The thing is, we’ve got two presidencies going on right now. Thank heaven, that bilious, contentious state of affairs is destined to end Jan. 20, with the departure of one chief executive from the people’s house and the entry of another, in the fashion to which democratic use has accustomed us.
Ah, but in the meantime… “Mean” is precisely what I mean. That, and ultimately futile, unless the pursuit of tactics for tactics’ sake has a value that no one has so far noticed.
The fussing and fighting, the nattering and name-calling (I have in mind most recently, but hardly exclusively, Meryl Streep and her Sunday night award-winning performance for Public Self-Righteousness) — all this eye gouging and bloviating bodes not so well for the weal of the country.
Senate Democrats know there’s going to be a Donald Trump Cabinet one day soon, but not before they muss up the nominees in such a way as to inflame those who naively suppose a new president should have his pick of advisers. Key Cabinet appointees, such as Sen. Jeff Sessions for attorney general, Rex Tillerson for secretary of state, and Betsy DeVos for secretary of education, have come under rhetorical bombardment — thoughtfully reported by the media — for their embrace of ideas and policies allegedly injurious to democracy. (“Injurious to democracy,” in DeVos’ case, translates as “injurious to the teachers unions that control public education.”)
Trump’s critics suggest the Russians, via their hacking apparat, had a hand in propelling Trump past Hillary Clinton at the polls. Never mind the lack of proof that the Russians had such a program in mind! Great is the power of suggestion. They might’ve, they might’ve… It suffices, or is supposed to.
Lately the media have been publicly debating the questionable question: Can we call a nonfactual Trump comment a “lie”? The New York Times has done so and seems prepared to go right on with the practice. The editor of The Wall Street Journal incited a few rebukes when he said the Journal’s practice would be caution in the use of a pejorative like “lie,” when readers can decide for themselves whether the alleged liar speaks with forked tongue or just with carelessness. The stakes in this battle are high. Distrust of the major media, very large already, can only grow if the media’s own carelessness with labels invites further distrust.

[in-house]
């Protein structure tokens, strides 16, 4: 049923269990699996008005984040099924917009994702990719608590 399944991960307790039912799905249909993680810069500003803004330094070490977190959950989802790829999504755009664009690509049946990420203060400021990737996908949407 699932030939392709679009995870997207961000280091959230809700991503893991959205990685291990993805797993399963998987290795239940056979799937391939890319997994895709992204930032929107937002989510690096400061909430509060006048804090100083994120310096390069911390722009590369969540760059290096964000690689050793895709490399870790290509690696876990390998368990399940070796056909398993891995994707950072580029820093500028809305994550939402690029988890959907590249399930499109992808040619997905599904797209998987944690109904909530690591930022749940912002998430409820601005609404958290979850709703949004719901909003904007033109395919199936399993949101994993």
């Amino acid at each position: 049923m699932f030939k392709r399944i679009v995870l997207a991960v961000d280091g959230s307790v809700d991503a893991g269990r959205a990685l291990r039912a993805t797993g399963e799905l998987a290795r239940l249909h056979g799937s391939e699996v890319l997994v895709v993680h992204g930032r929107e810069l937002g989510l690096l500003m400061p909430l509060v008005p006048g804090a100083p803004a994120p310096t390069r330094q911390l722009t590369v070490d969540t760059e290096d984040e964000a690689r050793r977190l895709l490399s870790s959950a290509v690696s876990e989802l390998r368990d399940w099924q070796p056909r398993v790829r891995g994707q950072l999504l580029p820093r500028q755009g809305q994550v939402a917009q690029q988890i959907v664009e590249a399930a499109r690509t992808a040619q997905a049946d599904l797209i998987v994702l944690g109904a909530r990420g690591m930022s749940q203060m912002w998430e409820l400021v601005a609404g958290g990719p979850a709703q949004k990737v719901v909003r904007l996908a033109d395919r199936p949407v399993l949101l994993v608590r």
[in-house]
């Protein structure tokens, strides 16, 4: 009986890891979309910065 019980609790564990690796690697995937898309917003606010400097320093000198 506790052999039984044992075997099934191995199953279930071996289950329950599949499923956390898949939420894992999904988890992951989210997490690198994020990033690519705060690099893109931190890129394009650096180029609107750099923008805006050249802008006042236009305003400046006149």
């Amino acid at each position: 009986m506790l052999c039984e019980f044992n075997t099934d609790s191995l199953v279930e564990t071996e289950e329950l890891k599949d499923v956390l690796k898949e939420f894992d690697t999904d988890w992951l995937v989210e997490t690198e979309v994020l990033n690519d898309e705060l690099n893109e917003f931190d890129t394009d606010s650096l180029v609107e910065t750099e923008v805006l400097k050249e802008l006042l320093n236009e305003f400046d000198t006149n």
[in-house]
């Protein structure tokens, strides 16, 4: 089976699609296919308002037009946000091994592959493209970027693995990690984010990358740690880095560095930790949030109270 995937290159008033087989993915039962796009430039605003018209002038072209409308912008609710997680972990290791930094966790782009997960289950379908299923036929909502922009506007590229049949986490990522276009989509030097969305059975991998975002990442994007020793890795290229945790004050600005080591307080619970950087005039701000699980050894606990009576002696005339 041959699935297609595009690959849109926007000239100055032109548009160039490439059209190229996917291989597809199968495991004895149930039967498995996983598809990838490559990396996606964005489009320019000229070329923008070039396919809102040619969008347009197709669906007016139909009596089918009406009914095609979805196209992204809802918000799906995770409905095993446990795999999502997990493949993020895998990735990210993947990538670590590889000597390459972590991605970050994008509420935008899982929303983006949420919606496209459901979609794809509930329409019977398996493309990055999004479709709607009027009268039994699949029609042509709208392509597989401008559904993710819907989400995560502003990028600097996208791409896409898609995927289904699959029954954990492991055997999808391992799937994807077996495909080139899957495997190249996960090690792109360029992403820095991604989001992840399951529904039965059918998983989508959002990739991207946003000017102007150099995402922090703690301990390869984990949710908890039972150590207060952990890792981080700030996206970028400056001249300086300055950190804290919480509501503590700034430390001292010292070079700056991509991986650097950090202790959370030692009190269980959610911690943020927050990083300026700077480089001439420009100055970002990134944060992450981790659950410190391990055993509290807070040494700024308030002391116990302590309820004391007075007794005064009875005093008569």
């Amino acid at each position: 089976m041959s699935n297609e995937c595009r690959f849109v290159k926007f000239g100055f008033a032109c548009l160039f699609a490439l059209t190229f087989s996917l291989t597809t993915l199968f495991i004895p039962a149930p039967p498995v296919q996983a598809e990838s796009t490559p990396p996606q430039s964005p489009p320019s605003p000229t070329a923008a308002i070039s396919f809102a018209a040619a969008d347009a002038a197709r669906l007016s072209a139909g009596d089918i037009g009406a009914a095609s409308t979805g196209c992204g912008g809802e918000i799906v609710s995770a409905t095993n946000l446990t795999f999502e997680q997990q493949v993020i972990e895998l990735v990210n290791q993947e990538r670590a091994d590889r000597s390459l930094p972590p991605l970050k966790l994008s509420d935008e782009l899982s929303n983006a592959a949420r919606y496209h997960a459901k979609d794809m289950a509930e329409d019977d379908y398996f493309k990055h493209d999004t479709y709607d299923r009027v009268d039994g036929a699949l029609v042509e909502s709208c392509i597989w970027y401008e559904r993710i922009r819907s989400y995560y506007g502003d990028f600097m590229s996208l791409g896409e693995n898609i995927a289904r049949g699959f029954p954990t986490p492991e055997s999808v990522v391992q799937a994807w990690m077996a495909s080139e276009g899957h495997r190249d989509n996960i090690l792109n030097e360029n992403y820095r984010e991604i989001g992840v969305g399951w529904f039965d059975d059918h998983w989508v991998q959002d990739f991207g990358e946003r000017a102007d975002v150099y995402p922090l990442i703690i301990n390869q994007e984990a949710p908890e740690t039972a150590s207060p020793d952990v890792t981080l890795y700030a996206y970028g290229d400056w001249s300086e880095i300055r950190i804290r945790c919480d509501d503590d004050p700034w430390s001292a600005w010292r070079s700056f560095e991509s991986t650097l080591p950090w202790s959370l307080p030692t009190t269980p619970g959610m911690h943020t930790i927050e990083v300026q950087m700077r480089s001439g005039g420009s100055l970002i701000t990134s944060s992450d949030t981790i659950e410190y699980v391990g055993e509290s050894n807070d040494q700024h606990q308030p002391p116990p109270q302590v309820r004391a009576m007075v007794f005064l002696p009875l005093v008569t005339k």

Trust would seem the scarcest commodity in modern politics — the veins exhausted after four or five decades of ideological warfare that has brought us to the point that hatred is the defining characteristic of modern politics. To draw on only the freshest instance, Meryl Streep’s contempt for Donald Trump, gratuitously expressed, invites contempt for Meryl Streep and for the Hollywooders at the Golden Globes who said, in effect, “You go, girl! Lay it on the jerk!”
We never get, in these circumstances, to talk soberly about the provocations that, in large part, have raised Donald Trump to the political heights — whether, in terms of Platonic merit, he belongs there or not. Trump capitalized, electorally, on the sense that people with great power of one kind or another — verbal, political, economic — have been sticking it to the less powerful just because they can. A lot of Americans feel disrespected and put down due to the widespread supposition, in the circles of media and political power, that such people aren’t really very bright (because if they were bright there’d be no use in the power circles’ rebuking them — right?)
Not a few of these pitiful folk take minimal joy in being lectured by the distinguished political philosopher Meryl Streep during an award ceremony notionally held for the celebration of talent and hard work. And now begins the Chuck Schumer Show in the Senate: with cluck-clucking and finger-wagging galore over Trump’s taste in Cabinet nominees! Alas for the finger-waggers and dispensers of unrequested advice, they lost the 2016 elections, for reasons they seemingly don’t care about acknowledging.
To paraphrase a star even more dazzling in the Hollywood galaxy than Meryl Streep, Bette Davis, to wit: Fasten your seat belts. It’s going to be a bumpy 48 months.